Training techniques at Norfolk and Norwich University Hospital maternity ward to be rolled out nationally

Dr Ed Prosser-Snelling and Dr Sophia Ansari. Photo: NNUH

Dr Ed Prosser-Snelling and Dr Sophia Ansari. Photo: NNUH - Credit: NNUH

Training and teaching methods used at the Norfolk and Norwich University Hospital's (NNUH) maternity department will be shared as best practice as part of a national campaign to improve safety.

Earlier this year, a team from the maternity department at NNUH were awarded almost £80,000 by the Department for Health to provide enhanced staff training in 'human factors'.

This looks at better understanding people's behaviour, and their interactions with people and their environment. For staff at the hospital, this has meant taking part in structured teaching sessions and real-life simulations on the labour ward.

Dr Sophia Ansari, clinical simulation fellow at NNUH, said: 'Over the course of the project we have been using a combination of classroom-based teaching as well as advanced simulation techniques. This has enabled our teams to develop advanced team working, communication and decision-making skills, all of which help to make patient experience on our labour ward even better.'

Dr Ed Prosser-Snelling is a specialist registrar at NNUH and project lead. He said: 'We have used the funding from the Secretary of State's Maternity Safety Training Fund to launch this programme of team working improvement at NNUH. It's great that our work has been recognised in this way.'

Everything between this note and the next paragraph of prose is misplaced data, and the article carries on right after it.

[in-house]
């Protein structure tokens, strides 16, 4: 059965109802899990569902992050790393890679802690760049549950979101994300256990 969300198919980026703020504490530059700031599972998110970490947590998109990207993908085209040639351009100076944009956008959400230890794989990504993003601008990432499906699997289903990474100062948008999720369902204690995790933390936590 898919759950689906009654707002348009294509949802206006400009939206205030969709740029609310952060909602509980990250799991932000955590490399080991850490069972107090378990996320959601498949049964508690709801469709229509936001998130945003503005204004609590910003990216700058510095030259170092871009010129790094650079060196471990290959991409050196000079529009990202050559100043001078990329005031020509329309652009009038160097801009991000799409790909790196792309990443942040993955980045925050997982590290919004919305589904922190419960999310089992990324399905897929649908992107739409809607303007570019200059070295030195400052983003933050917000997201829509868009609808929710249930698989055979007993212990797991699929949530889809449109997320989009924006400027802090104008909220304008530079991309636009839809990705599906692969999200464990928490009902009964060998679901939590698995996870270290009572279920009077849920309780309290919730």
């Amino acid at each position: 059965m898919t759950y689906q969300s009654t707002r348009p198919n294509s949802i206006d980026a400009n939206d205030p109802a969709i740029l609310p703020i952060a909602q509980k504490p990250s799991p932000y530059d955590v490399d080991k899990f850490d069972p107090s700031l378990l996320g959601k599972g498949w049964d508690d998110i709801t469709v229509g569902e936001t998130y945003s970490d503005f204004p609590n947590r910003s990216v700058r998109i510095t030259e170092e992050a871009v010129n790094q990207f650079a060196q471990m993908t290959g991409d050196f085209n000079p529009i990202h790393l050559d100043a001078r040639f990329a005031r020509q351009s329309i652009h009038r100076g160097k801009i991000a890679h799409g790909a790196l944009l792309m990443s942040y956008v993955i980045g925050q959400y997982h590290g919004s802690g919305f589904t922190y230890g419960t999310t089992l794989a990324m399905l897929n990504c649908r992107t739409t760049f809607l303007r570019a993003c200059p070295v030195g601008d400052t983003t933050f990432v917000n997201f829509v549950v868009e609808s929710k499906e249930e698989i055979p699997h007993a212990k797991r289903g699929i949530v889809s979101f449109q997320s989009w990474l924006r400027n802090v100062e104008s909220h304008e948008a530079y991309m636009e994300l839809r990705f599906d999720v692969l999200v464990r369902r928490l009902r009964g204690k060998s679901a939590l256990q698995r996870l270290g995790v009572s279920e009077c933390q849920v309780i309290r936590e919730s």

You may also want to watch:


Close links with the Royal College of Obstetricians and Gynaecologists (RCOG) have meant that the innovative practices at NNUH have been nationally recognised and earlier this year RCOG approached NNUH to commission a video and training package which could be rolled out in maternity units across the country. The launch of the training video also runs in parallel with RCOG's national quality improvement programme Each Baby Counts, which aims to reduce the number of babies who die or suffer complications during labour.

Richard Smith, chief of service for maternity, said: 'We are proud to be at the forefront of advancements in clinical techniques and treatments; the training programme which has been delivered within our maternity teams is a fantastic example of this. Our next steps will be to realise the translatable benefits that these techniques will have for other teams and patients across the hospital.'

Most Read

Become a Supporter

This newspaper has been a central part of community life for many years. Our industry faces testing times, which is why we're asking for your support. Every contribution will help us continue to produce local journalism that makes a measurable difference to our community.

Become a Supporter
Comments powered by Disqus